Good sense.

April 1, 2009

Bonnie Erbe says that abortion is not a tragedy. In fact, it is a positive good.

The Associated Press ran a story on March 25 that read as follows: “The pregnant woman showed up at the medical centre in flip-flops and in tears, after walking there to save bus fare. Her boyfriend had lost his job, she told her doctor in Oakland, Calif., and now — fearing harder times for her family — she wanted to abort what would have been her fourth child. ‘This was a desired pregnancy – she’d been getting prenatal care — but they re-evaluated expenses and decided not to continue,’ said Dr. Pratima Gupta. ‘When I was doing the options counseling, she interrupted me halfway through, crying, and said, “Dr. Gupta, I just walked here for an hour. I’m sure of my decision.”

Yes, it’s sad that this unwed, pregnant mother of three had no money for bus fare. It’s terrible that her boyfriend lost his job. It is heart-wrenching that she fell to tears in the doctor’s office. But in the long run, can we agree that this unwed couple’s decision not to bring a fourth child into the world when they are having trouble feeding themselves and three children is no tragedy? It’s actually a fact-based, rational decision that in the end benefits the three children they already have and society as well.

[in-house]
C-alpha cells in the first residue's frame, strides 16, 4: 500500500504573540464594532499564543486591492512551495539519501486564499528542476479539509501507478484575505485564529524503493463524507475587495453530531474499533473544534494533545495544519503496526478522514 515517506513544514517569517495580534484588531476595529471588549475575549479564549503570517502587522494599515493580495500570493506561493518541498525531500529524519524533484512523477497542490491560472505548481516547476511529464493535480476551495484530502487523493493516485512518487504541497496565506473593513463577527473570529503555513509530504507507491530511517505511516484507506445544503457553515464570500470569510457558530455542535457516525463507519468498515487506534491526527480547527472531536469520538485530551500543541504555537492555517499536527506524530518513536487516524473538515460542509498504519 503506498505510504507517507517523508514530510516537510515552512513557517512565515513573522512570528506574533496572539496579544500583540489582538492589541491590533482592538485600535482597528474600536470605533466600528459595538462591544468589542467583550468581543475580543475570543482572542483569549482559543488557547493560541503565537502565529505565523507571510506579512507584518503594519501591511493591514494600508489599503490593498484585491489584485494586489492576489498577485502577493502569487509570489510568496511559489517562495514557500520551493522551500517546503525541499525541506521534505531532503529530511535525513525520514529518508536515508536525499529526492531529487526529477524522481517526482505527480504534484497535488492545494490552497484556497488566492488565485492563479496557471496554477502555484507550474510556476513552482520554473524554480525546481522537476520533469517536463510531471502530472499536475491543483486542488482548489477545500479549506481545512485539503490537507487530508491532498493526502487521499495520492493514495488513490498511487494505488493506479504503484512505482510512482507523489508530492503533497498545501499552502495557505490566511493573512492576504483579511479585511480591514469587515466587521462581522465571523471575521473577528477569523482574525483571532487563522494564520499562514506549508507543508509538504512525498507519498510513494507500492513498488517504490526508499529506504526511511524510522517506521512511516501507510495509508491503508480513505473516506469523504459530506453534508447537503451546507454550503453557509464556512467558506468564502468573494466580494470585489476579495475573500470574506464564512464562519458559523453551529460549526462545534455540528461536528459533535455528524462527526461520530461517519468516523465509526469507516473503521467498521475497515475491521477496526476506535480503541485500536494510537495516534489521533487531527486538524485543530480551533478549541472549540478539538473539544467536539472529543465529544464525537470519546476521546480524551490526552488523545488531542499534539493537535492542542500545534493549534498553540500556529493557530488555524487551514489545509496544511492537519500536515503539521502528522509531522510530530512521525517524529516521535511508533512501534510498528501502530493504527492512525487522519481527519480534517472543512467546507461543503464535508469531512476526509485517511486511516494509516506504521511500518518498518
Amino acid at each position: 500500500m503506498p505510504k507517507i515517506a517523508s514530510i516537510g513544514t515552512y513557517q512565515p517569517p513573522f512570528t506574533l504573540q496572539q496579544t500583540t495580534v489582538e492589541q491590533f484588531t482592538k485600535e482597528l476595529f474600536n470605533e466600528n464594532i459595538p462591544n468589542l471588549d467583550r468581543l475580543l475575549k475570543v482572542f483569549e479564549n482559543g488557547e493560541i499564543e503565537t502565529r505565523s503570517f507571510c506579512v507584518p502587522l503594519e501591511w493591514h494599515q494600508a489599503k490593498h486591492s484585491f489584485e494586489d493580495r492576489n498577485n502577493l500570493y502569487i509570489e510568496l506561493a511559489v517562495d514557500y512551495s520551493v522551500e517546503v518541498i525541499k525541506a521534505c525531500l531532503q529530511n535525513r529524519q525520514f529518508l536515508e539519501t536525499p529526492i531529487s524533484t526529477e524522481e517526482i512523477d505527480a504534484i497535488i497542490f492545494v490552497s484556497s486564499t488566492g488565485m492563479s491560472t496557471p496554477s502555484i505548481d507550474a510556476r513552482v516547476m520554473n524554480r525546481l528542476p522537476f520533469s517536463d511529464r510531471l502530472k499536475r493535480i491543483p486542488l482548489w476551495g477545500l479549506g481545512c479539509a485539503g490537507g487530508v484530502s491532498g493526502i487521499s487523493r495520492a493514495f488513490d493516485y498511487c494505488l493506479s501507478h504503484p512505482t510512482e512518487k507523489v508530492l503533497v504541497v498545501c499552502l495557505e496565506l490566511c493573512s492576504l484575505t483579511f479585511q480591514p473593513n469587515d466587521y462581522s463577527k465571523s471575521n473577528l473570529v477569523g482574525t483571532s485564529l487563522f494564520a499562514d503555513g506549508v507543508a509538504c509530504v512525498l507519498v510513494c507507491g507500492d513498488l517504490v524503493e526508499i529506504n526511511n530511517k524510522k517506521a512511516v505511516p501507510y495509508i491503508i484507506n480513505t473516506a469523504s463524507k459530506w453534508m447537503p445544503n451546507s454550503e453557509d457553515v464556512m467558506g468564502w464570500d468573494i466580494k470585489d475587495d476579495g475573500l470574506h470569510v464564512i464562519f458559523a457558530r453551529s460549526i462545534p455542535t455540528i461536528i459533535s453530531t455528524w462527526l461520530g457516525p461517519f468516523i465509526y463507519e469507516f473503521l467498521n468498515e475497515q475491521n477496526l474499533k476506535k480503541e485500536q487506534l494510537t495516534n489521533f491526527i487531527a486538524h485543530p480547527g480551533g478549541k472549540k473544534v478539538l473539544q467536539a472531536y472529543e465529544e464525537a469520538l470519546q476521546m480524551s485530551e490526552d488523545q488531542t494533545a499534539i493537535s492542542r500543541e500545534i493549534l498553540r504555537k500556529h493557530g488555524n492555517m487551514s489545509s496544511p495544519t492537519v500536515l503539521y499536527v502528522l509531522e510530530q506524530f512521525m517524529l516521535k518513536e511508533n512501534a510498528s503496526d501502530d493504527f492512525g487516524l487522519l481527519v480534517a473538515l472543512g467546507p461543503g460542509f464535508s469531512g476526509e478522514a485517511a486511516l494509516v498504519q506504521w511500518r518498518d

Feeding and raising children is expensive. Tuition may be free at public schools but there are still books, transportation, food, clothes, medical care and activities that add up — way up. One may assume this family of five is struggling just to maintain its basics: housing and food. Add one more child and those costs rise as income drops. It’s no tragedy: it’s a good decision. The decision benefits society in two ways. It allows the couple to focus more time, energy and resources on their three children, giving each child a better life and a better chance of growing up to become a contributor to society. It also reduces the chance the family will have to rely on scarce public resources to raise their children.

Ms. Erbe does not claim that the unborn child is anything other than a, well, child. Indeed, she refers to the unborn baby as the couple’s “fourth child” and argues that the couple’s (other) “three children” will benefit from the abortion.

Sooooo, under Ms. Erbe’s “fact-based, rational” standard, would she approve if the couple decided to bring the unborn child to term and, um, terminated their oldest child? After all, if they keep the oldest child, then the couple’s “costs [would] go up as income drops.” Presumably, they already have baby clothes, whereas they would have to buy new clothes for their growing fourth child. And, the baby wouldn’t eat as much as his older sibling. Finally, of course, society would benefit because the couple could focus more time, energy, and resources on their three remaining children, and would not have to rely on the public. Would Ms. Erbe claim – as she did when the issue is abortion – that this course of action is “not always tragic and lots of times, it actually makes good sense”?

h/t – K-Lo

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